Birdseye view of speed boat and its wake

OCCP is pleased to announce the release of the Kalamalka and Wood Lake Boat Impact Study on Source Waters. Growth in the Okanagan region and an increase in boating activity has generated an interest and a need for a comprehensive and scientific analysis of the potential impacts of boating activity on water source protection. With this in mind, the Districts of Lake Country and Coldstream, RDNO, RDCO, the Okanagan Similkameen Invasive Species Society, and OCCP collaborated to retain Ecoscape Environmental Ltd. and Larratt Aquatic Consulting Ltd. to undertake a study that would investigate the potential threat of boating activity on source water protection for the municipal and domestic intakes on Kalamalka and Wood Lake.

The consultants used physical data and a spatial model to quantify the risks and determine the areas of highest vulnerability on Wood and Kalamalka lakes. The data collection included water sampling, mapping the lake bottom, monitoring currents and monitoring and modelling boat activity. The study suggests that boating recreation is capable of sediment re-suspension within shallow areas, most notably in the south and north ends of Kalamalka Lake. Further, this sediment can migrate towards municipal intakes under the right conditions.

The study was completed over the summer of 2016 and the consultants presented the report the District of Lake Country, the District of Coldstream and the Greater Vernon Advisory Committee (GVAC) in June of 2017. The presentations noted the main risk of power-boating on water quality is related to either contaminants (pathogens, bacteria, hydrocarbons and metals) released during sediment re-suspension from boat propellers or from chemical spills, most frequently occurring during re-fueling, cleaning, or disposal of waste. There are approximately 8000 boats registered in the Greater Vernon area, with a projected increase of 2000 boats in the near future, and an expected increase in demand for boating facilities such as; marinas, docks, boat launches and dry storage facilities.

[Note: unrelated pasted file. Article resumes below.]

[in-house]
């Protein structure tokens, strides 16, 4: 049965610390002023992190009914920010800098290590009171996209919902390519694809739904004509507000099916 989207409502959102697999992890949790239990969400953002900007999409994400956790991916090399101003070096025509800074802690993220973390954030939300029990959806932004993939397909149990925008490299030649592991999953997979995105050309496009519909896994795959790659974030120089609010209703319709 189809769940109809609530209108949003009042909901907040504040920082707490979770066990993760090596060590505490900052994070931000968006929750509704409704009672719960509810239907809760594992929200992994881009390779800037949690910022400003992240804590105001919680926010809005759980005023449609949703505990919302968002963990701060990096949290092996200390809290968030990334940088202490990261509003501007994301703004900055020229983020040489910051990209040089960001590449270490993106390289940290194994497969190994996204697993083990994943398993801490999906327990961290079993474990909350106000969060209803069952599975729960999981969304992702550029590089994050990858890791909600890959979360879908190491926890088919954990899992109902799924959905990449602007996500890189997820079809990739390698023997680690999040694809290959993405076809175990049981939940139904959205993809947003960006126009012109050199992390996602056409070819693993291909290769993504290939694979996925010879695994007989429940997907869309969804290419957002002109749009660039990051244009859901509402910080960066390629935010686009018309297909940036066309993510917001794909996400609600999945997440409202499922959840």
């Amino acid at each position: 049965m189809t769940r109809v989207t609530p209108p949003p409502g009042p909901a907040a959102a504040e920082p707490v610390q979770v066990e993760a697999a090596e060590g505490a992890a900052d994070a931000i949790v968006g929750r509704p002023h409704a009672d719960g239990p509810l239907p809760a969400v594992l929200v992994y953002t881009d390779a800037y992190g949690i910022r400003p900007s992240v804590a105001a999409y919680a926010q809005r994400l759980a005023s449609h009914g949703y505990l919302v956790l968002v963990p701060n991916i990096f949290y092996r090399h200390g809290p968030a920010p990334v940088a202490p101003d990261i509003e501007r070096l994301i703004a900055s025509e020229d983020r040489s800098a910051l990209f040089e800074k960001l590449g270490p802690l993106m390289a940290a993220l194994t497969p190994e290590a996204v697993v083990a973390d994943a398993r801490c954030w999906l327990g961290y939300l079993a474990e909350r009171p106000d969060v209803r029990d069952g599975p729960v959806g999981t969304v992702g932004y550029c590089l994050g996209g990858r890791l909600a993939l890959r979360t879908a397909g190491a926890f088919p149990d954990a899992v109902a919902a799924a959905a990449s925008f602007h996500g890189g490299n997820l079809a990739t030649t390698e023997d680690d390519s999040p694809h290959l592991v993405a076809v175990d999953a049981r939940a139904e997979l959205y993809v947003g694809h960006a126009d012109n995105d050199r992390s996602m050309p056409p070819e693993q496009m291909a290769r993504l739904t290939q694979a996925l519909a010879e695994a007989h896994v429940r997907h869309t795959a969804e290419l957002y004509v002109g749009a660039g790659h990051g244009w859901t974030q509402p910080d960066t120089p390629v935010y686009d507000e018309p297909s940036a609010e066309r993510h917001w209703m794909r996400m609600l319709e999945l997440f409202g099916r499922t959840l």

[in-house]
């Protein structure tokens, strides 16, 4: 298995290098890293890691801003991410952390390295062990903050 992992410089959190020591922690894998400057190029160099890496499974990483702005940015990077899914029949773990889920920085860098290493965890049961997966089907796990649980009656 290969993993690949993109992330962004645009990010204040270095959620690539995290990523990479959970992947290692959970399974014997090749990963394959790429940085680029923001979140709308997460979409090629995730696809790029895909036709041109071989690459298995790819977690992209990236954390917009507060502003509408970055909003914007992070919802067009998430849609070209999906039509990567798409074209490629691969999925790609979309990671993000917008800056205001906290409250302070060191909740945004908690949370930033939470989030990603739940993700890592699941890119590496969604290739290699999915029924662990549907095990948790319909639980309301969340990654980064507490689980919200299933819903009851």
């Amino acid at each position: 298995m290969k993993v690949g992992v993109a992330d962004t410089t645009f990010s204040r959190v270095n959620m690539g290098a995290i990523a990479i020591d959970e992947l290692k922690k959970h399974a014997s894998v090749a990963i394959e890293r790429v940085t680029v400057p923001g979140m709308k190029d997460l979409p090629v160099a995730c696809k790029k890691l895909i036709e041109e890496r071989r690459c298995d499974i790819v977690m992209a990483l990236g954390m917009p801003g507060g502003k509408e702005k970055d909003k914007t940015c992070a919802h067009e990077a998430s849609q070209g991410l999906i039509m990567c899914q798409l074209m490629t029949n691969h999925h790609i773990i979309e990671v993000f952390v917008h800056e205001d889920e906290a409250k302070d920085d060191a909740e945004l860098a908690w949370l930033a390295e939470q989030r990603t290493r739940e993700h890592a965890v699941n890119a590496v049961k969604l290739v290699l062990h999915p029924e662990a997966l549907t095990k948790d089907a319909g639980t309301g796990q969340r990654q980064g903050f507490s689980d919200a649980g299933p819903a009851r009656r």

The Districts of Lake Country and Coldstream and GVAC supported the report’s main recommendation to focus on a multi-jurisdictional collaborative approach to implement the report. The specific recommendations focus on addressing spills, reducing the re-suspension of sediment, and protecting ecologically productive areas. To achieve these goals the report suggests creating spill management strategies, no wake zones, and public education programs on the issues and solutions to protect water source protection.

February 2020 Update

The report’s findings identified the lake bottom sediment contains bacteria, heavy metals, pesticide residues, and hydrocarbons. When sediments are re-suspended by boat engine propulsion they can drift to the drinking water intakes.

The report also identified large waves from boats are damaging shoreline property through erosion, swamping floating bird nests, and destroying Kokanee salmon spawning habitat.

Local governments are considering mitigating negative impacts with the following recommendations:

  • Recreational use should occur in locations that reduce risk to drinking water intakes and the environment
  • Designate power boat corridors away from shoreline
  • Designate low wake zones
  • Develop spill safeguards and response plans
  • Inform the public on the importance of our lakes

In 2018, OCCP surveyed 270 community members in the North Okanagan. There was an overwhelming 97% in support for the report’s recommendations.

See the Report [PDF on EcoCat].